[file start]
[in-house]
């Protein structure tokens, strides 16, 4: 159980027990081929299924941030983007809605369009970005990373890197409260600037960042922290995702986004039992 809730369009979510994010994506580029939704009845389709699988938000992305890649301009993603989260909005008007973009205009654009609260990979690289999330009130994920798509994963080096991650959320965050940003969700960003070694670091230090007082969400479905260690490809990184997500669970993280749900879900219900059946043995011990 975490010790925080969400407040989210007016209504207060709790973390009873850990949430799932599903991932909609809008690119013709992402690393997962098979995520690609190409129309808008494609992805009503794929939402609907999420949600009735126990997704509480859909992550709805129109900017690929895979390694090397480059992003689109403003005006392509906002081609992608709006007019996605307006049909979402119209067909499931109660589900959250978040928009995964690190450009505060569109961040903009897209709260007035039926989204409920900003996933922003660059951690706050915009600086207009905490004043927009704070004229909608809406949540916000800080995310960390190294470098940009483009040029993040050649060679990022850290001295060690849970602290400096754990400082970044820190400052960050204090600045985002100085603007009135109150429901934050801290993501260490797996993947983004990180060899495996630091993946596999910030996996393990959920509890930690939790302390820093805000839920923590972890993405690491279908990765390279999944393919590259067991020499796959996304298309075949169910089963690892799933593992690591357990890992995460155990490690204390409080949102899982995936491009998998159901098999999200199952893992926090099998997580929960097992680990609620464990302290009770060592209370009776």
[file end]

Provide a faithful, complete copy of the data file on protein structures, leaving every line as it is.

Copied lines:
[in-house]
């Protein structure tokens, strides 16, 4: 159980027990081929299924941030983007809605369009970005990373890197409260600037960042922290995702986004039992 809730369009979510994010994506580029939704009845389709699988938000992305890649301009993603989260909005008007973009205009654009609260990979690289999330009130994920798509994963080096991650959320965050940003969700960003070694670091230090007082969400479905260690490809990184997500669970993280749900879900219900059946043995011990 975490010790925080969400407040989210007016209504207060709790973390009873850990949430799932599903991932909609809008690119013709992402690393997962098979995520690609190409129309808008494609992805009503794929939402609907999420949600009735126990997704509480859909992550709805129109900017690929895979390694090397480059992003689109403003005006392509906002081609992608709006007019996605307006049909979402119209067909499931109660589900959250978040928009995964690190450009505060569109961040903009897209709260007035039926989204409920900003996933922003660059951690706050915009600086207009905490004043927009704070004229909608809406949540916000800080995310960390190294470098940009483009040029993040050649060679990022850290001295060690849970602290400096754990400082970044820190400052960050204090600045985002100085603007009135109150429901934050801290993501260490797996993947983004990180060899495996630091993946596999910030996996393990959920509890930690939790302390820093805000839920923590972890993405690491279908990765390279999944393919590259067991020499796959996304298309075949169910089963690892799933593992690591357990890992995460155990490690204390409080949102899982995936491009998998159901098999999200199952893992926090099998997580929960097992680990609620464990302290009770060592209370009776």